If one stands on the banks of the Tennessee River, or in the middle of Mynatt Cemetery, a person is surrounded with history and the people who lived it. Washington, Tennessee in Rhea County is one of those places where one can actually “feel” the impact of events which happened more than two hundred years ago. To be exact, Washington was founded two hundred and eight years ago. “Old” Washington, as it is now called, celebrated its bicentennial during 2012, and everyone in Rhea County was invited to the birthday event. This took place on October 6 at the David Campbell Memorial Park in Old Washington, and not only gave Rhea County something to celebrate, but a learning experience. History of our ancestors was the primary goal of this event, with learning about significant homes and businesses, along with other inhabitants of the town.
In the beginning. . . At the Tennessee General Assembly meeting at Knoxville, Tennessee on November 11, 1811, an act was passed which was entitled “An Act to Appoint Commissioners for the Purpose of Establishing a Seat of Justice in the County of Rhea.” Those commissioners who were appointed were: James Campbell, David Murphree, Robert Patterson, Daniel Walker, John Locke and Jesse Roddy. These men met at the house of William Henry in February of 1812 and posted bond, took the oath of office and appointed James Campbell, Chairman and John Locke, Secretary of the Board.
Since there were no roads, the county seat needed to be located on or near the Tennessee River for convenient travel and commerce. Several tracts of land were considered, but not chosen due to fear of flooding. However, these commissioners did not have the power to obtain an eligible site on the river, and laid out the town at the head of Spring Creek. In 1812 an Act proclaimed that the Town of Washington would be permanently established where it was then located (on Spring Creek).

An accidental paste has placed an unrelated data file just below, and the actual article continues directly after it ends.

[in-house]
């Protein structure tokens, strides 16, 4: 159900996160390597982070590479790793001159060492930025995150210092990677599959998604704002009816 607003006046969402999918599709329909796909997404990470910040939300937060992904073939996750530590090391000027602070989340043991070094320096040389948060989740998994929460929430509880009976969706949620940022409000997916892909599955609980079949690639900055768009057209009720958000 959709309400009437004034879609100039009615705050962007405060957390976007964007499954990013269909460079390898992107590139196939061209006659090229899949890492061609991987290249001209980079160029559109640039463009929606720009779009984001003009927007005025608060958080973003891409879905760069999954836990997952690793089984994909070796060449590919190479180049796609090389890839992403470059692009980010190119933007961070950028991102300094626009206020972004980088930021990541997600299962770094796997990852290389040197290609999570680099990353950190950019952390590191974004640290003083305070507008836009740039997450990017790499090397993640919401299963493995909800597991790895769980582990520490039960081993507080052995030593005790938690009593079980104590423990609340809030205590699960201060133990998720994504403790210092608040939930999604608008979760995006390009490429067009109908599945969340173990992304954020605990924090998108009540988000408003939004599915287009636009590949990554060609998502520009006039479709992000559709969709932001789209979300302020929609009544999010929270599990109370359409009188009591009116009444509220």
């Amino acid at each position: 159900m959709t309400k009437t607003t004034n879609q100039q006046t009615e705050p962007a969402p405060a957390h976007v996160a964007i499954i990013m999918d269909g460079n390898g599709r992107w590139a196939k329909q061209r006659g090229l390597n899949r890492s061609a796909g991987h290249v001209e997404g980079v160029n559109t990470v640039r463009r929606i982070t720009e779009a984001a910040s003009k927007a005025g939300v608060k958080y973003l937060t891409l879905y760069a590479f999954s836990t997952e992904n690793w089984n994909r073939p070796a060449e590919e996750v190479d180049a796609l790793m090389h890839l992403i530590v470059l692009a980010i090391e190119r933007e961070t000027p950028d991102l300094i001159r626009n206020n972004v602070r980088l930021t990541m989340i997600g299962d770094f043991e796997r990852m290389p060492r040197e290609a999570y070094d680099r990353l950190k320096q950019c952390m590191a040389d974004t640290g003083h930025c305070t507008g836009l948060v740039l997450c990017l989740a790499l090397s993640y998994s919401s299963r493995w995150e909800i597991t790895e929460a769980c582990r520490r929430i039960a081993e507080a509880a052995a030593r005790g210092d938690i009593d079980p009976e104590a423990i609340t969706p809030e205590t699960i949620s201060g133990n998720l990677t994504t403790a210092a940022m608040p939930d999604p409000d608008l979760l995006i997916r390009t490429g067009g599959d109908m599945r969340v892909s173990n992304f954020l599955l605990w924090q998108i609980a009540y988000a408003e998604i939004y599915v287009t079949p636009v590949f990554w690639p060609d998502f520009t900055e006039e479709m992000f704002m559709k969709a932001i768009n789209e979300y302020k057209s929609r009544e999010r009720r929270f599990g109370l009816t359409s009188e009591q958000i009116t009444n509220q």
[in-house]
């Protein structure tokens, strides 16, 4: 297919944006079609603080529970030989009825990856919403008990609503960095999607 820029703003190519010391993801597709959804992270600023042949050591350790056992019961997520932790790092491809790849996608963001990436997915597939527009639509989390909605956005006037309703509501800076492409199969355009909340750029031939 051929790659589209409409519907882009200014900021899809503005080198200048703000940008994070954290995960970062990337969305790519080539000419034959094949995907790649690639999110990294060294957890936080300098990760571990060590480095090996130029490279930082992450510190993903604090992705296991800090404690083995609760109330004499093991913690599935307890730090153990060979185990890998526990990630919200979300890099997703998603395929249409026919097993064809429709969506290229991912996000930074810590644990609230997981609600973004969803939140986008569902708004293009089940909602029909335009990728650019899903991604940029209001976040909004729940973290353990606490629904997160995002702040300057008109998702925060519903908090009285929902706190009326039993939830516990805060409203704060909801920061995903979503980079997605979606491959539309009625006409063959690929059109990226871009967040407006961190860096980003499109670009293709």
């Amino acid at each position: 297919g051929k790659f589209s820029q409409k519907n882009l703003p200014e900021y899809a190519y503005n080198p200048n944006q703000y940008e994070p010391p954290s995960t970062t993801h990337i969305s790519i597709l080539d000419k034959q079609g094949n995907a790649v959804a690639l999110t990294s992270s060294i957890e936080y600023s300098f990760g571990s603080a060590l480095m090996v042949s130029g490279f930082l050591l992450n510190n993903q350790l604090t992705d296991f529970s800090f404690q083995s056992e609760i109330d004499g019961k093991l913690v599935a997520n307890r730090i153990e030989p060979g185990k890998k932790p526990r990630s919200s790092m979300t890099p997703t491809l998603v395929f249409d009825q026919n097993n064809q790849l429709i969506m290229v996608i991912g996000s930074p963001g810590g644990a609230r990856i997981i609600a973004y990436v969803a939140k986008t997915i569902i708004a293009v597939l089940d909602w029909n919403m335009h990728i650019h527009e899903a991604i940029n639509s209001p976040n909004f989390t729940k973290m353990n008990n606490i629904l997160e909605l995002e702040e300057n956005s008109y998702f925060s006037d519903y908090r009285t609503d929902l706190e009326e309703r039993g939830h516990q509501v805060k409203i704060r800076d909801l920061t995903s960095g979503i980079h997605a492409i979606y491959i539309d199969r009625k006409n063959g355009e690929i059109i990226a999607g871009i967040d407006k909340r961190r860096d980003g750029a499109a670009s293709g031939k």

The land on which the town was located was owned by David Campbell; his three hundred acre claim was founded on an occupant claim made by James Berry who had transferred it to Campbell. David Campbell conveyed to Richard G. Waterhouse one hundred fifty-two of the three hundred acres on May 23, 1812. Then, Campbell deeded forty-eight acres to the Commissioners of the Town of Washington on June 27, 1812.
On May 21st and 22nd, 1812 lots were sold at auction for the town; however, the deeds were not registered until the second sale was held on April 23, 1813.
A short time after the Town of Washington was laid out, Richard G. Waterhouse established an addition known as the Southern Liberties. This addition contained ninety lots of different dimensions.
Washington was a busy, bustling town during its prime. It had many merchants, saloons, hotels, beautiful homes and much more. It has been said that when the State Capital was moved from Knoxville, Washington lacked one vote of being selected as the Capital. Unfortunately, no one has been able to find documentation of that fact.
Since two hundred and eight years is such a long time, we have to rely on historical documents to give us facts about the town and our ancestors who settled in “Old” Washington. However, if a person will stop at some of the historical sites in that community, I believe you will be able to “feel” the history come alive and pretend that you were there during the time in which history was made. Remember to study the past in order to live in the present and prepare for the future.
Pat Guffey can be reached at firstname.lastname@example.org